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If Europe is really to be fit for the digital age, what should most concern policymakers is not the fate of cutting-edge start-ups but rather the long tail of conventional companies that have failed to digitalise. So far, its budget allocations have not reflected this challenge, but the new Multiannual Financial Framework and Resilience and Recovery Facility are an opportunity to rectify this.
Policymakers often lament Europe’s poor digital performance. They bemoan the lack of companies with a scale and success like Google or Apple, and seek to foster digital companies that can rise to the challenge of US or Asian giants at the technological frontier.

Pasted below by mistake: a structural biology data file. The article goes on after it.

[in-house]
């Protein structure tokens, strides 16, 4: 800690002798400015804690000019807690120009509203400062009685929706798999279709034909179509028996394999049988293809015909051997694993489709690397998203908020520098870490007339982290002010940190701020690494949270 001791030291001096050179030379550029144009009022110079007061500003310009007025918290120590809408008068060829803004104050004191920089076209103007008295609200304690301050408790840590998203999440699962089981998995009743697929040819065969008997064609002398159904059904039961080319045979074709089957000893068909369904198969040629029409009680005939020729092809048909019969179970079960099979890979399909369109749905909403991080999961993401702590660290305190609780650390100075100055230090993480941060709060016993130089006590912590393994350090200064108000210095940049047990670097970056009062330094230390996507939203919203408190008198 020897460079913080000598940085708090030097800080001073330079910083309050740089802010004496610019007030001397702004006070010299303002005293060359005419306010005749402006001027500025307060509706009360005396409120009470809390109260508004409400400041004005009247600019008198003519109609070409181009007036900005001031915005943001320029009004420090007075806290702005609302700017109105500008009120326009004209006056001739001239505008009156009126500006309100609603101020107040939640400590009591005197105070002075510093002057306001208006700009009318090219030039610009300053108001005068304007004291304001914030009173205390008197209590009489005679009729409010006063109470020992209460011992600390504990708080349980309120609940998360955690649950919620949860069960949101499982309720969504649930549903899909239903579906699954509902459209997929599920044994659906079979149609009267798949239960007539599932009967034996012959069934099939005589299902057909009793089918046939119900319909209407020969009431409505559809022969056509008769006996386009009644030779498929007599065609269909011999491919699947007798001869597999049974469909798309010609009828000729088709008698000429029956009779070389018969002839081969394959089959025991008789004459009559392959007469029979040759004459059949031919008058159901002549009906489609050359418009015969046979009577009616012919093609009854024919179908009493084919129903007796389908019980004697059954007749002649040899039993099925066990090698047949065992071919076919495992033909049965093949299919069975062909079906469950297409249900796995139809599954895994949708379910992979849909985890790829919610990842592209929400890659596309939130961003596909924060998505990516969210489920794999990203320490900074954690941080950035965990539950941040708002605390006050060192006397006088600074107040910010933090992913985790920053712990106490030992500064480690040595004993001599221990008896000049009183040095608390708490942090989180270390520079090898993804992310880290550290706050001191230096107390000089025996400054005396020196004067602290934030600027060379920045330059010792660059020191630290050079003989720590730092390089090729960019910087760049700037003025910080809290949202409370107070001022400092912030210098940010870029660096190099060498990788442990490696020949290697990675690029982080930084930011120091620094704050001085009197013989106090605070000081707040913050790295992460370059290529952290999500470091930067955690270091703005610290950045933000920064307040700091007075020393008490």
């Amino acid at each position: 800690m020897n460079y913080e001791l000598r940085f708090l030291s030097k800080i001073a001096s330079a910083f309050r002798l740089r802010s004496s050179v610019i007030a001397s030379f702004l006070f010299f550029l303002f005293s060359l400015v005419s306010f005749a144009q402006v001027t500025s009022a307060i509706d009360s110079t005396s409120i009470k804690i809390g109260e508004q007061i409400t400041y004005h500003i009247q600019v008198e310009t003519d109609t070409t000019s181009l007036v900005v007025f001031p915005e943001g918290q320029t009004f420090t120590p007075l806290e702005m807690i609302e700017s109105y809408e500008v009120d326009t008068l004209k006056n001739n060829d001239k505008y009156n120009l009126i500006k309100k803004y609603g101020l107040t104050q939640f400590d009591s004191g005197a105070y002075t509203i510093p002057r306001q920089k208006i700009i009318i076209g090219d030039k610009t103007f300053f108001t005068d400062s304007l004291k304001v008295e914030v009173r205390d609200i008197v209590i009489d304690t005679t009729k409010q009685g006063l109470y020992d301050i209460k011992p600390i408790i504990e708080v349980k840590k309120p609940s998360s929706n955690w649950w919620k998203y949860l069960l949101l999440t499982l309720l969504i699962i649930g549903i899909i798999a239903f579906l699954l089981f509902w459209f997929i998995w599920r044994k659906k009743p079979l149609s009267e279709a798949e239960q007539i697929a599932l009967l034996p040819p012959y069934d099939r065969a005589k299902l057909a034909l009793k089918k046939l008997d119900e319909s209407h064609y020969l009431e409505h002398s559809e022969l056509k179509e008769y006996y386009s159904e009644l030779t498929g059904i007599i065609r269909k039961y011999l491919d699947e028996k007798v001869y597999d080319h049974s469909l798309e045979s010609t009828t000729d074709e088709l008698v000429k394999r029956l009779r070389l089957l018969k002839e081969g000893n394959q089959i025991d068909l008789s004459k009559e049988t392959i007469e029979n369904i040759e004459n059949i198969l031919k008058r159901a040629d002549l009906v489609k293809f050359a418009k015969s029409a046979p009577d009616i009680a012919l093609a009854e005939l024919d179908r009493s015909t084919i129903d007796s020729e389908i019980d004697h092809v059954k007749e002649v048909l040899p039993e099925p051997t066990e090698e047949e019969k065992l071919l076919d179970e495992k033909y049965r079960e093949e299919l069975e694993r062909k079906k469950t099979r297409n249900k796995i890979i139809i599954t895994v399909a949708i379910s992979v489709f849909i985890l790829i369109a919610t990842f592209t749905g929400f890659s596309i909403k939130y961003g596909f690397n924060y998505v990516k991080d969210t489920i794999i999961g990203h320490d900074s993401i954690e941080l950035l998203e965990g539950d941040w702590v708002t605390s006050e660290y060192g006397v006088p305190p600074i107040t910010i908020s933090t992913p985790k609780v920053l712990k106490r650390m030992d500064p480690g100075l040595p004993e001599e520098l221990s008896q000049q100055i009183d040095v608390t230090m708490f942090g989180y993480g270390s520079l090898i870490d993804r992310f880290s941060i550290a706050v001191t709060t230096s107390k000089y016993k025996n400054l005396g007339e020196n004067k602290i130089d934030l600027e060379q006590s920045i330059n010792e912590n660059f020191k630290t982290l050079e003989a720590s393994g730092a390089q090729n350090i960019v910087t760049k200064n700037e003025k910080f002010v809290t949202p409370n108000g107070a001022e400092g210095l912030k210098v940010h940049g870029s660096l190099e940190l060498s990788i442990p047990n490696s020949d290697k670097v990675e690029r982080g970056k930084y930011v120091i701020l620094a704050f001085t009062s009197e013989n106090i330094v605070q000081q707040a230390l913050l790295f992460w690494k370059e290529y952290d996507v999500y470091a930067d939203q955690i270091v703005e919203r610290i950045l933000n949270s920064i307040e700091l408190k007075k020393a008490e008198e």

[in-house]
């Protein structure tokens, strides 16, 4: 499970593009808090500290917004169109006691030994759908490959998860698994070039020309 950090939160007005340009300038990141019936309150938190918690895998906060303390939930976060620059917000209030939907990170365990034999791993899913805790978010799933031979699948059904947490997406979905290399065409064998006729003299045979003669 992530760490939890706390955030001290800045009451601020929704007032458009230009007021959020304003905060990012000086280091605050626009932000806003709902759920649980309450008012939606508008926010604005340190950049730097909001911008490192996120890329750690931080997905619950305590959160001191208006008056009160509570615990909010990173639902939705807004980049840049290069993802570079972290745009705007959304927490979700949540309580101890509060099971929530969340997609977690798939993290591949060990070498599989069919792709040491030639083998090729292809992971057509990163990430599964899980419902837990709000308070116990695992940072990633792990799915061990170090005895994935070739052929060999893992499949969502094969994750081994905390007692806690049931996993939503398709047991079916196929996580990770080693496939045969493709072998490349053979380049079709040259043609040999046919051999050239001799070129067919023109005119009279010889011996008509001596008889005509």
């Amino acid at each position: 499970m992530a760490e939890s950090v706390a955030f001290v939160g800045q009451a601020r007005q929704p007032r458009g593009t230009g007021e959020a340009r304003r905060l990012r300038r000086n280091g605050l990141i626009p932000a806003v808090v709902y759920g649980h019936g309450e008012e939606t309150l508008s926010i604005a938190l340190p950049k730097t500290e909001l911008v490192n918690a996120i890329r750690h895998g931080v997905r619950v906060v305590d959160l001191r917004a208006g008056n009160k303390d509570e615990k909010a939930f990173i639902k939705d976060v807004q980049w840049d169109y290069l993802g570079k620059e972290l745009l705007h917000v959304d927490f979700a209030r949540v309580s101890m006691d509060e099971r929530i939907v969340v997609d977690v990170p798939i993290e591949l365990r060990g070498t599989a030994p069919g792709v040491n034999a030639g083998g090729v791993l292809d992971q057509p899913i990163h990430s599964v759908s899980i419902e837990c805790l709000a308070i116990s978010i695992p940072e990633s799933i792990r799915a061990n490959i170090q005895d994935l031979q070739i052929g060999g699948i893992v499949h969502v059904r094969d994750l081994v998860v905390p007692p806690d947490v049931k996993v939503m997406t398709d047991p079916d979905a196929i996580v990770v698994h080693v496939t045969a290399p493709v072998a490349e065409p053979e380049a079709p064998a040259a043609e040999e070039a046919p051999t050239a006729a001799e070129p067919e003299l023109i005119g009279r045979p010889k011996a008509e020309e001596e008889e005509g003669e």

It is important to remember, however, that most economic and productivity growth comes from the adoption of new technologies by existing firms, as they adapt and repurpose their business models to take advantage of said technologies. Part of this process of adaption is the start-ups that policy desperately wants to encourage. But more often than not, it is existing businesses that restructure to reap the productivity improvements.
This is where Europe has truly lagged. The failure to reap the productivity benefits of the ICT revolution is responsible for much of our economic underperformance relative to the US. And yet EU policy, even when ostensibly targeted at improving our economic competitiveness, has in practice neglected the issue. As we enter a new budgetary cycle and begin to allocate RRF funds, policymakers must focus more of their efforts on digital adoption and catch-up.
The current state of European firms